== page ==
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Commercial Driver's License Standards, Requirements, and Penalties; Commercial Driver's License Program Improvements and Noncommercial Motor Vehicle Violations

Document Details

Information about this document as published in the Federal Register.

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This document has been published in the Federal Register. Use the PDF linked in the document sidebar for the official electronic format.

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AGENCY:

Federal Motor Carrier Safety Administration (FMCSA), DOT.

ACTION:

Final rule.

SUMMARY:

The FMCSA amends its Commercial Driver's License (CDL) rules concerning disqualification of drivers to make a technical correction in response to a petition for reconsideration filed by the International Brotherhood of Teamsters, the Transport Workers Union of America, the Transportation Trades Department of the AFL-CIO, and the Amalgamated Transit Union (collectively, “the Petitioners”). The technical correction provides that disqualifications for offenses committed by a CDL holder while operating a non-commercial motor vehicle (non-CMV) would be applicable only if the conviction for such offenses results in the revocation, cancellation, or suspension of the CDL holder's license or non-CMV driving privileges. The agency denies the Petitioners' request to: shorten the disqualification periods driving a non-CMV while under the influence of controlled substances or alcohol; and establish a means to disqualify foreign drivers for offenses committed in a non-CMV in the country of domicile. The FMCSA believes these issues were adequately explained in the July 31, 2002, final rule concerning the CDL program, and that the petitioners have not presented any new information that would warrant reconsideration of the agency's decisions.

DATES:

The effective date of this final rule is January 29, 2003.

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FOR FURTHER INFORMATION CONTACT:

Mr. Robert Redmond, Office of Safety Programs, (202) 366-9579, Federal Motor Carrier Safety Administration, U.S. Department of Transportation, 400 Seventh Street, SW., Washington, DC 20590. Office hours are from 8:30 a.m. to 5 p.m., e.t., Monday through Friday, except Federal holidays.

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SUPPLEMENTARY INFORMATION:

Background

Section 201(b) of the Motor Carrier Safety Improvement Act of 1999 (MCSIA) (Pub. L. 106-159, 113 Stat. 1759) requires that the FMCSA issue regulations providing for the disqualification of CDL holders who are convicted of a serious offense involving a non-CMV that results in the revocation, cancellation, or suspension of the person's driver's license, or a drug or alcohol related offense involving a non-CMV. The MCSIA also requires FMCSA to establish minimum disqualification periods for non-CMV offenses based on the seriousness of the offense. However, the disqualification periods for non-CMV offenses must not exceed the disqualification periods for offenses involving a CMV.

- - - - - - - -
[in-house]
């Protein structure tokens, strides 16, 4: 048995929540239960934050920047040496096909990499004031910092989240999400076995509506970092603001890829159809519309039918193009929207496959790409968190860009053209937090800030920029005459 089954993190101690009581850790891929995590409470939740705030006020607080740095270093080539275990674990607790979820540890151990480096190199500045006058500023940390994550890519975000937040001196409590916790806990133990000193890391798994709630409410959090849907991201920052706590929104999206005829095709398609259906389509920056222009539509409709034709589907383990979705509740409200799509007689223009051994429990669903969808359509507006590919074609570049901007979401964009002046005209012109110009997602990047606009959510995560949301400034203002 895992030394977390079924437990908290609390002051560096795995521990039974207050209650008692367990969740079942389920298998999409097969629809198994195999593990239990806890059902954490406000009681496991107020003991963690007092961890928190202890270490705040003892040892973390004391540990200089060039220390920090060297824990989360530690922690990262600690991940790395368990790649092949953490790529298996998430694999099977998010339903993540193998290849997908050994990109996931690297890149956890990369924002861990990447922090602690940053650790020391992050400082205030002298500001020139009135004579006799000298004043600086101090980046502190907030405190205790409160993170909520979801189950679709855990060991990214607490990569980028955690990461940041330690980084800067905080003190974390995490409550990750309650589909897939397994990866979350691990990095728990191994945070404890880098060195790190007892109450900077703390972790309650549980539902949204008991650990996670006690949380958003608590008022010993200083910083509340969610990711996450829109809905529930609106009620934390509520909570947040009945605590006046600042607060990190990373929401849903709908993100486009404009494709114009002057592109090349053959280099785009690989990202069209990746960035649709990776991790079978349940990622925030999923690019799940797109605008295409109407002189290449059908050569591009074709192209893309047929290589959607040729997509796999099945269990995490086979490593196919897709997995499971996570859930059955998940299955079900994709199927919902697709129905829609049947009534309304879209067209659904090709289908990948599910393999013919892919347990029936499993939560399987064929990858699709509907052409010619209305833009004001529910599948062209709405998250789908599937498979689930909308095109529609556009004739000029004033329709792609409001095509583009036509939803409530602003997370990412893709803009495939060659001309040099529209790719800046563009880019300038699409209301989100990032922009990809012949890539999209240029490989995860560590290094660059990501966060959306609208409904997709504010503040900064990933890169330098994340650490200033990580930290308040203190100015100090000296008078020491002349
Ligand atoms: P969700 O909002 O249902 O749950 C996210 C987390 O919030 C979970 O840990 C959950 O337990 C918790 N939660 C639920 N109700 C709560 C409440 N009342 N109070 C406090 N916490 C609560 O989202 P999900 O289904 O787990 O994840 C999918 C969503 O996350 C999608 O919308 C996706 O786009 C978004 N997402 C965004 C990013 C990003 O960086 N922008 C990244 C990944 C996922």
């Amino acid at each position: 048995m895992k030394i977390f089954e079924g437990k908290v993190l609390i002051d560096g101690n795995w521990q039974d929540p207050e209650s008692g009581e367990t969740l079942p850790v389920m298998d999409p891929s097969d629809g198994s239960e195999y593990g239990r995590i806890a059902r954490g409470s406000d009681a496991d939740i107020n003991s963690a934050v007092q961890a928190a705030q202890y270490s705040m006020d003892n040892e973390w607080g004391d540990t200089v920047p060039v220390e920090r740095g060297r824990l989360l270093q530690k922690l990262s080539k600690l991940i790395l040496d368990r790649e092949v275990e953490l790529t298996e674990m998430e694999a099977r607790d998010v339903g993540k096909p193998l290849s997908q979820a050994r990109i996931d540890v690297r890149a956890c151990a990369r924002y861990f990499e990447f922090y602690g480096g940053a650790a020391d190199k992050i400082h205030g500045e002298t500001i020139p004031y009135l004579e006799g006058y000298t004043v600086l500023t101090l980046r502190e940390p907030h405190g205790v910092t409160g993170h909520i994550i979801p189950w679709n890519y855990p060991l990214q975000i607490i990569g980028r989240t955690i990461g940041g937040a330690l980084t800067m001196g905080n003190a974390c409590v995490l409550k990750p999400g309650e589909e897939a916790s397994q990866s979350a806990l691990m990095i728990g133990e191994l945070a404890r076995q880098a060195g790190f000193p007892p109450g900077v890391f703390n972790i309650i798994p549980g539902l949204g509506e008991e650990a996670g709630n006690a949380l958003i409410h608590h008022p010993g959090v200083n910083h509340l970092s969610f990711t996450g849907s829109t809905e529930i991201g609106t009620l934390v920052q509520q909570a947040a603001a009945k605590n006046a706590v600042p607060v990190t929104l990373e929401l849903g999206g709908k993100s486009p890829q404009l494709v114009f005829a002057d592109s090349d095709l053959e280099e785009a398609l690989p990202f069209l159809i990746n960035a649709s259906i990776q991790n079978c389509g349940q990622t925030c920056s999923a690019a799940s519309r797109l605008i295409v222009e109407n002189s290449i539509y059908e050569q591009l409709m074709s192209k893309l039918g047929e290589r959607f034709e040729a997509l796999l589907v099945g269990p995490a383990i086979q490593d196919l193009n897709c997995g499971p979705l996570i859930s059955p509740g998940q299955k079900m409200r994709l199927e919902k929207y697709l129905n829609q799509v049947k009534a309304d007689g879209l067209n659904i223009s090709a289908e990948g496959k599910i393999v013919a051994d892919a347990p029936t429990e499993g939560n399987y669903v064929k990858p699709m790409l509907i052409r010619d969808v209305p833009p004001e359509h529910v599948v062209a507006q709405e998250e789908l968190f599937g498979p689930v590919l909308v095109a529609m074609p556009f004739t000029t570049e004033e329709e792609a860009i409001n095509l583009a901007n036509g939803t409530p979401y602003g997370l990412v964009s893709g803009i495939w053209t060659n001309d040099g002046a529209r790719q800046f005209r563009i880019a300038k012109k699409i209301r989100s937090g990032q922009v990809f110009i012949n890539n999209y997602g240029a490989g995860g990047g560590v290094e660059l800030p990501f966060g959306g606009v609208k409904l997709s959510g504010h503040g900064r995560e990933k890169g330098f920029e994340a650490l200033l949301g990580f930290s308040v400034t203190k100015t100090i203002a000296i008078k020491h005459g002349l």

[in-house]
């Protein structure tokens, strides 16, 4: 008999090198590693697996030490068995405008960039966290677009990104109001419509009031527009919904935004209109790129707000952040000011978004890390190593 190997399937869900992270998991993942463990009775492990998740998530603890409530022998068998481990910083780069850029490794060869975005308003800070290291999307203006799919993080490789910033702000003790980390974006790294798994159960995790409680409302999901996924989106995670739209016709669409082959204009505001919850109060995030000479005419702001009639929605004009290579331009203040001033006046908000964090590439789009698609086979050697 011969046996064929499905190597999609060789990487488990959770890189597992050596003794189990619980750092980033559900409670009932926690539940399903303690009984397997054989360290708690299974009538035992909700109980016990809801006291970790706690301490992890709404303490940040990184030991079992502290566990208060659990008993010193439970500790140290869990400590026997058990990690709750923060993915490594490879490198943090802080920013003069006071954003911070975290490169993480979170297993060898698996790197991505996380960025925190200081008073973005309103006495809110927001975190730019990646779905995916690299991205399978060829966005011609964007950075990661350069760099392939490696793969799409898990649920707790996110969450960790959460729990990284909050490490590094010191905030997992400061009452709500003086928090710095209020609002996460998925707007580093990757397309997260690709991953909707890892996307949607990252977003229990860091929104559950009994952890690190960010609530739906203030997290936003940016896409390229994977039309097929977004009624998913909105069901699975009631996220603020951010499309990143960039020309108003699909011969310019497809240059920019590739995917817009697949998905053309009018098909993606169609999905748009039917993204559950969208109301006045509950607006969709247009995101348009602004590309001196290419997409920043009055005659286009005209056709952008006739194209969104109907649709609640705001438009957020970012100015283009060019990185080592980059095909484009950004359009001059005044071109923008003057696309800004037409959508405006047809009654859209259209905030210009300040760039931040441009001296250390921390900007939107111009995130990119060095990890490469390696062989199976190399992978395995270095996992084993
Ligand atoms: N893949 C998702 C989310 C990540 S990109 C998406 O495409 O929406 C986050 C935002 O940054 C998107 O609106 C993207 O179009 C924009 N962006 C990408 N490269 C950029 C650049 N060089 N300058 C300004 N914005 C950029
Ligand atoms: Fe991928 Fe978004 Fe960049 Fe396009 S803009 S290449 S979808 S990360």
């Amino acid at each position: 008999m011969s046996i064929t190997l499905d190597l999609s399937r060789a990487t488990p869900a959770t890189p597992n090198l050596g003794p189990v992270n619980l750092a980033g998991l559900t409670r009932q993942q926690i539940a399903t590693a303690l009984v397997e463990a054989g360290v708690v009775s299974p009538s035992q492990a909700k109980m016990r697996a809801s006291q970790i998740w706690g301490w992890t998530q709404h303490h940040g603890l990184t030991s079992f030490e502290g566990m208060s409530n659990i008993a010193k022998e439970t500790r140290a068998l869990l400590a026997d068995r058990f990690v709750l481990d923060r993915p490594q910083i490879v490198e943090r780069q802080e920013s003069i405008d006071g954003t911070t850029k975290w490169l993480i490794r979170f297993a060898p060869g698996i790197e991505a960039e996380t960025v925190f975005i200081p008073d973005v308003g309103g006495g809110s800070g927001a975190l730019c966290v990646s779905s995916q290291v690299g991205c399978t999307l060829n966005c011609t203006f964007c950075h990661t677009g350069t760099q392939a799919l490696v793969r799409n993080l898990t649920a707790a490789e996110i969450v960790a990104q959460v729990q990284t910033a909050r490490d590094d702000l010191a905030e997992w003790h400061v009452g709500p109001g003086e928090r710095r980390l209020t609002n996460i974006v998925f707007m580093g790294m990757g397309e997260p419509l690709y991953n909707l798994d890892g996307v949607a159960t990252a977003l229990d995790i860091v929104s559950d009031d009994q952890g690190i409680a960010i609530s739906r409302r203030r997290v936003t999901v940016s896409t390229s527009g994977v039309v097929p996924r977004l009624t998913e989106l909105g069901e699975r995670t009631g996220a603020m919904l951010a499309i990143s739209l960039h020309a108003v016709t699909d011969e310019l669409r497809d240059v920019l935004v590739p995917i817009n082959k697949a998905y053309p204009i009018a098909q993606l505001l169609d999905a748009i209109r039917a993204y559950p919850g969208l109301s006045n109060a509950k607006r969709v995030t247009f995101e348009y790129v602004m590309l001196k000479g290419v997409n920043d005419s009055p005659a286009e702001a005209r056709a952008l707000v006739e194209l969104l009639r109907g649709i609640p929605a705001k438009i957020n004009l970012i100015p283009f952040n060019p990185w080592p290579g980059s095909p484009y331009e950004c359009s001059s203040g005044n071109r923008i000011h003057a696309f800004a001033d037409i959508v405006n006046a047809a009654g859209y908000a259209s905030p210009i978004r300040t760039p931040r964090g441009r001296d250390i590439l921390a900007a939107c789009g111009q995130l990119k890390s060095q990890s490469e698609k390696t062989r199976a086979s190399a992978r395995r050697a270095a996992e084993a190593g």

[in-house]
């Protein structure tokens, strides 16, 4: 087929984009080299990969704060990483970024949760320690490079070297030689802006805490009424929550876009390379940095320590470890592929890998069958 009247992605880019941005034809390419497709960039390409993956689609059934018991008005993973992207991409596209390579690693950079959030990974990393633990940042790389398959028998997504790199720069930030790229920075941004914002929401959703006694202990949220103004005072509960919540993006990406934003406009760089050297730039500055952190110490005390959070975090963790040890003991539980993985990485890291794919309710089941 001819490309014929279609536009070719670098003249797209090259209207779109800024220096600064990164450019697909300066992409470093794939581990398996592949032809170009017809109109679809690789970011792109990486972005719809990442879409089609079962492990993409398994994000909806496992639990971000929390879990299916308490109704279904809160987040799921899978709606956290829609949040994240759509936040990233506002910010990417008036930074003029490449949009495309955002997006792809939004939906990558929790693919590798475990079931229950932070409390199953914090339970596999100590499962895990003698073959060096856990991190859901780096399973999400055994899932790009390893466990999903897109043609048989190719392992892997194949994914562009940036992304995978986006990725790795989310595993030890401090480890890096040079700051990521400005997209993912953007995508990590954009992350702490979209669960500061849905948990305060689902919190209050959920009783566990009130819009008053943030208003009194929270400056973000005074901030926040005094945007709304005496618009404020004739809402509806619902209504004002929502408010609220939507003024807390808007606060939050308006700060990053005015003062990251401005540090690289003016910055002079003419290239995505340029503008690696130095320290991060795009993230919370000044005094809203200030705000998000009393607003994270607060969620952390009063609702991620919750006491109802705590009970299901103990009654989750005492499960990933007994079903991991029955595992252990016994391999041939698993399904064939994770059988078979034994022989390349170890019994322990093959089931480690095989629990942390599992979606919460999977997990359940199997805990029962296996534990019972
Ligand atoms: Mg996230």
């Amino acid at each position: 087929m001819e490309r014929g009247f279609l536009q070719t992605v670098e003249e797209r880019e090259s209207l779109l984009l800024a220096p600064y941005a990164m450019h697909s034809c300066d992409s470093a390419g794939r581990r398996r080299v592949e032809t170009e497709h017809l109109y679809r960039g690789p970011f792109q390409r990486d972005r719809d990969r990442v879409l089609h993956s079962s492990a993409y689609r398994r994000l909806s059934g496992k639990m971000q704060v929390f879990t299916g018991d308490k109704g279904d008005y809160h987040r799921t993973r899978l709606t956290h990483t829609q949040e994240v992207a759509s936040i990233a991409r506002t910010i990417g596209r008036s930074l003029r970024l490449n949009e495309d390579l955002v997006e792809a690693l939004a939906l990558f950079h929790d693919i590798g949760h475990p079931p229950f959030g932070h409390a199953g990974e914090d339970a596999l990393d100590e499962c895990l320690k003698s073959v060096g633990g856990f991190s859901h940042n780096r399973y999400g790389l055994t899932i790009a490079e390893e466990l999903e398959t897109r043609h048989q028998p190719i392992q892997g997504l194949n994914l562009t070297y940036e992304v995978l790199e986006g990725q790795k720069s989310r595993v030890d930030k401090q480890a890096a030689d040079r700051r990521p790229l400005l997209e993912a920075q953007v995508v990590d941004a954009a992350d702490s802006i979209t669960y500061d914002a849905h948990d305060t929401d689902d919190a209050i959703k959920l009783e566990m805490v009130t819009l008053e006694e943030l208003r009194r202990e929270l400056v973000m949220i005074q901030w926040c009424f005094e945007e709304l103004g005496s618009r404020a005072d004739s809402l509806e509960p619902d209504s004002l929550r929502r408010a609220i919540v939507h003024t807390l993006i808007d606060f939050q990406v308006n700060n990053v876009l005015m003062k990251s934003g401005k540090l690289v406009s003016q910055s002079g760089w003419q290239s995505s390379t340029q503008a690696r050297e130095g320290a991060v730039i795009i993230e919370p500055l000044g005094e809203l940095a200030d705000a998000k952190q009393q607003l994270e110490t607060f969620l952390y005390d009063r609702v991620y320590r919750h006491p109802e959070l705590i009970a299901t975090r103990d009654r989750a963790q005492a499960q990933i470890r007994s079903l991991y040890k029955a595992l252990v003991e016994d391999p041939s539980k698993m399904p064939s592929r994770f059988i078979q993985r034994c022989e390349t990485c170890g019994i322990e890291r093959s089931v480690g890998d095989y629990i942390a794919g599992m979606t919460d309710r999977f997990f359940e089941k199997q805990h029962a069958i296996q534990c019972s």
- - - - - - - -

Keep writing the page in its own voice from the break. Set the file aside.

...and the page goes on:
On July 31, 2002, the FMCSA published a final rule (67 FR 49742) implementing several MCSIA provisions concerning the CDL program, including the requirements of section 201(b).

Petition for Reconsideration

On August 30, 2002, the Petitioners requested that the agency reconsider three issues covered in the final rule. A copy of the petition is in both of the dockets identified at the beginning of this notice. The following is a summary of the three issues raised by the petitioners, followed by the FMCSA's response.

Issue 1: Disqualification Periods for Driving Under the Influence (DUI).

The Petitioners believe the disqualification periods for driving under the influence of controlled substances or alcohol are excessive and can result in unfair sanctions against CDL holders by potentially disqualifying them from working in the motor carrier industry for life. The Petitioners argue that the disqualification periods are significantly longer than State penalties and that the States generally do not impose lifetime disqualification for second offenses.